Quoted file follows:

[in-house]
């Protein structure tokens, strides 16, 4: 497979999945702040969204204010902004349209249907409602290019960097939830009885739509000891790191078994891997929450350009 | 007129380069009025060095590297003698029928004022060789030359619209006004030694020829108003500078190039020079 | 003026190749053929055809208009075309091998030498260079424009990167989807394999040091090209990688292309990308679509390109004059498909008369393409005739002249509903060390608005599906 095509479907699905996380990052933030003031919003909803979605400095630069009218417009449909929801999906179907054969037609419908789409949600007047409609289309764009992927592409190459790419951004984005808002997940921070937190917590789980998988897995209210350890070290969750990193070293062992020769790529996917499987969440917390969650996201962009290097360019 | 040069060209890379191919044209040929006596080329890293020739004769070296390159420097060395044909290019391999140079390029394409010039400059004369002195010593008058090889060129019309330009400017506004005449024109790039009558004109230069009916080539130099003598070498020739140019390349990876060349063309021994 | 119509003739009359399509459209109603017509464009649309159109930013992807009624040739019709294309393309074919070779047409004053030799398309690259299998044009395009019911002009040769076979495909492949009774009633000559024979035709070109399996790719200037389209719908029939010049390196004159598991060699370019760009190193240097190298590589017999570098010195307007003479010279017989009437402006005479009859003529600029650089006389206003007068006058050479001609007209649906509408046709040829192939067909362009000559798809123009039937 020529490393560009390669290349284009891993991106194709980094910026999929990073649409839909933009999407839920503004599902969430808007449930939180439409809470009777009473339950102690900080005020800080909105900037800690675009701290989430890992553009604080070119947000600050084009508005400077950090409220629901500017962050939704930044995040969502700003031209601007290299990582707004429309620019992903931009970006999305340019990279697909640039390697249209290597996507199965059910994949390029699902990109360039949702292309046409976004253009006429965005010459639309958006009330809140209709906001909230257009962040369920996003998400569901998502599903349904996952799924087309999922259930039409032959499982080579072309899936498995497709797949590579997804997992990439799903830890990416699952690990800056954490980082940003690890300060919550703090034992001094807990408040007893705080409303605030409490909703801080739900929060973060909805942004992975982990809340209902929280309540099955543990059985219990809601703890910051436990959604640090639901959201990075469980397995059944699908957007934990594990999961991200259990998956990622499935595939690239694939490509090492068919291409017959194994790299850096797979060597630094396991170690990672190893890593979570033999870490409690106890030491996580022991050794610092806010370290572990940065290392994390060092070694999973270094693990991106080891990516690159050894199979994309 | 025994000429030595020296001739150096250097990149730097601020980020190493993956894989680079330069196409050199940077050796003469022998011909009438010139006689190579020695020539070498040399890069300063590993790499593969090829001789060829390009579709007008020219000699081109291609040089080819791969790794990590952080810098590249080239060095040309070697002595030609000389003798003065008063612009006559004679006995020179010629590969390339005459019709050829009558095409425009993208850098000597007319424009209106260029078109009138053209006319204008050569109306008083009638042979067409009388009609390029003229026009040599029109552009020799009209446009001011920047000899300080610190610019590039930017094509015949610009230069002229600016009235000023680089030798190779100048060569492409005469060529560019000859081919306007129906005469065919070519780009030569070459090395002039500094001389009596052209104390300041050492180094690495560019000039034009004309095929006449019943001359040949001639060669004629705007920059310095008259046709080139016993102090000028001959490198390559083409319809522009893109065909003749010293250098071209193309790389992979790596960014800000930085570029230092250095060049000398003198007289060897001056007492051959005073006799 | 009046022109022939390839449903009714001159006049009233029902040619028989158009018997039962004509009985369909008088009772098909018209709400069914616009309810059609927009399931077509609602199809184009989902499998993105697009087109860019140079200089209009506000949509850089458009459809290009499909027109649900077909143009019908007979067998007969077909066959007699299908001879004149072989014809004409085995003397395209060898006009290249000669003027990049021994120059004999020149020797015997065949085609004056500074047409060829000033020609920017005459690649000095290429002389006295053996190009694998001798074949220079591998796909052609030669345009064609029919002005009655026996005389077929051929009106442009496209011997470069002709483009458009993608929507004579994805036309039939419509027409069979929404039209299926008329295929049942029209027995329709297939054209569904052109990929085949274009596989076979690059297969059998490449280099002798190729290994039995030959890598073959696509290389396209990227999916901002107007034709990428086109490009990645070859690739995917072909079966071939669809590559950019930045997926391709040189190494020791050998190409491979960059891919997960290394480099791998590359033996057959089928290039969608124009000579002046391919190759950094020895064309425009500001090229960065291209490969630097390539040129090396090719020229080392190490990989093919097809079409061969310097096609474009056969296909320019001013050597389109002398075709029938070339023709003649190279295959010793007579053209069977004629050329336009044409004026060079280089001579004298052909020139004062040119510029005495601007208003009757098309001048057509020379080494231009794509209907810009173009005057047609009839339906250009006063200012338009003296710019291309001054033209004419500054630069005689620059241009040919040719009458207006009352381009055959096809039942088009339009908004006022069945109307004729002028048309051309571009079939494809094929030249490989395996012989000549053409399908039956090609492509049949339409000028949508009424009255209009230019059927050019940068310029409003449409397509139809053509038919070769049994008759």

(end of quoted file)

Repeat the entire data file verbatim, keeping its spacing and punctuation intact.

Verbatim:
[in-house]
């Protein structure tokens, strides 16, 4: 497979999945702040969204204010902004349209249907409602290019960097939830009885739509000891790191078994891997929450350009 | 007129380069009025060095590297003698029928004022060789030359619209006004030694020829108003500078190039020079 | 003026190749053929055809208009075309091998030498260079424009990167989807394999040091090209990688292309990308679509390109004059498909008369393409005739002249509903060390608005599906 095509479907699905996380990052933030003031919003909803979605400095630069009218417009449909929801999906179907054969037609419908789409949600007047409609289309764009992927592409190459790419951004984005808002997940921070937190917590789980998988897995209210350890070290969750990193070293062992020769790529996917499987969440917390969650996201962009290097360019 | 040069060209890379191919044209040929006596080329890293020739004769070296390159420097060395044909290019391999140079390029394409010039400059004369002195010593008058090889060129019309330009400017506004005449024109790039009558004109230069009916080539130099003598070498020739140019390349990876060349063309021994 | 119509003739009359399509459209109603017509464009649309159109930013992807009624040739019709294309393309074919070779047409004053030799398309690259299998044009395009019911002009040769076979495909492949009774009633000559024979035709070109399996790719200037389209719908029939010049390196004159598991060699370019760009190193240097190298590589017999570098010195307007003479010279017989009437402006005479009859003529600029650089006389206003007068006058050479001609007209649906509408046709040829192939067909362009000559798809123009039937 020529490393560009390669290349284009891993991106194709980094910026999929990073649409839909933009999407839920503004599902969430808007449930939180439409809470009777009473339950102690900080005020800080909105900037800690675009701290989430890992553009604080070119947000600050084009508005400077950090409220629901500017962050939704930044995040969502700003031209601007290299990582707004429309620019992903931009970006999305340019990279697909640039390697249209290597996507199965059910994949390029699902990109360039949702292309046409976004253009006429965005010459639309958006009330809140209709906001909230257009962040369920996003998400569901998502599903349904996952799924087309999922259930039409032959499982080579072309899936498995497709797949590579997804997992990439799903830890990416699952690990800056954490980082940003690890300060919550703090034992001094807990408040007893705080409303605030409490909703801080739900929060973060909805942004992975982990809340209902929280309540099955543990059985219990809601703890910051436990959604640090639901959201990075469980397995059944699908957007934990594990999961991200259990998956990622499935595939690239694939490509090492068919291409017959194994790299850096797979060597630094396991170690990672190893890593979570033999870490409690106890030491996580022991050794610092806010370290572990940065290392994390060092070694999973270094693990991106080891990516690159050894199979994309 | 025994000429030595020296001739150096250097990149730097601020980020190493993956894989680079330069196409050199940077050796003469022998011909009438010139006689190579020695020539070498040399890069300063590993790499593969090829001789060829390009579709007008020219000699081109291609040089080819791969790794990590952080810098590249080239060095040309070697002595030609000389003798003065008063612009006559004679006995020179010629590969390339005459019709050829009558095409425009993208850098000597007319424009209106260029078109009138053209006319204008050569109306008083009638042979067409009388009609390029003229026009040599029109552009020799009209446009001011920047000899300080610190610019590039930017094509015949610009230069002229600016009235000023680089030798190779100048060569492409005469060529560019000859081919306007129906005469065919070519780009030569070459090395002039500094001389009596052209104390300041050492180094690495560019000039034009004309095929006449019943001359040949001639060669004629705007920059310095008259046709080139016993102090000028001959490198390559083409319809522009893109065909003749010293250098071209193309790389992979790596960014800000930085570029230092250095060049000398003198007289060897001056007492051959005073006799 | 009046022109022939390839449903009714001159006049009233029902040619028989158009018997039962004509009985369909008088009772098909018209709400069914616009309810059609927009399931077509609602199809184009989902499998993105697009087109860019140079200089209009506000949509850089458009459809290009499909027109649900077909143009019908007979067998007969077909066959007699299908001879004149072989014809004409085995003397395209060898006009290249000669003027990049021994120059004999020149020797015997065949085609004056500074047409060829000033020609920017005459690649000095290429002389006295053996190009694998001798074949220079591998796909052609030669345009064609029919002005009655026996005389077929051929009106442009496209011997470069002709483009458009993608929507004579994805036309039939419509027409069979929404039209299926008329295929049942029209027995329709297939054209569904052109990929085949274009596989076979690059297969059998490449280099002798190729290994039995030959890598073959696509290389396209990227999916901002107007034709990428086109490009990645070859690739995917072909079966071939669809590559950019930045997926391709040189190494020791050998190409491979960059891919997960290394480099791998590359033996057959089928290039969608124009000579002046391919190759950094020895064309425009500001090229960065291209490969630097390539040129090396090719020229080392190490990989093919097809079409061969310097096609474009056969296909320019001013050597389109002398075709029938070339023709003649190279295959010793007579053209069977004629050329336009044409004026060079280089001579004298052909020139004062040119510029005495601007208003009757098309001048057509020379080494231009794509209907810009173009005057047609009839339906250009006063200012338009003296710019291309001054033209004419500054630069005689620059241009040919040719009458207006009352381009055959096809039942088009339009908004006022069945109307004729002028048309051309571009079939494809094929030249490989395996012989000549053409399908039956090609492509049949339409000028949508009424009255209009230019059927050019940068310029409003449409397509139809053509038919070769049994008759």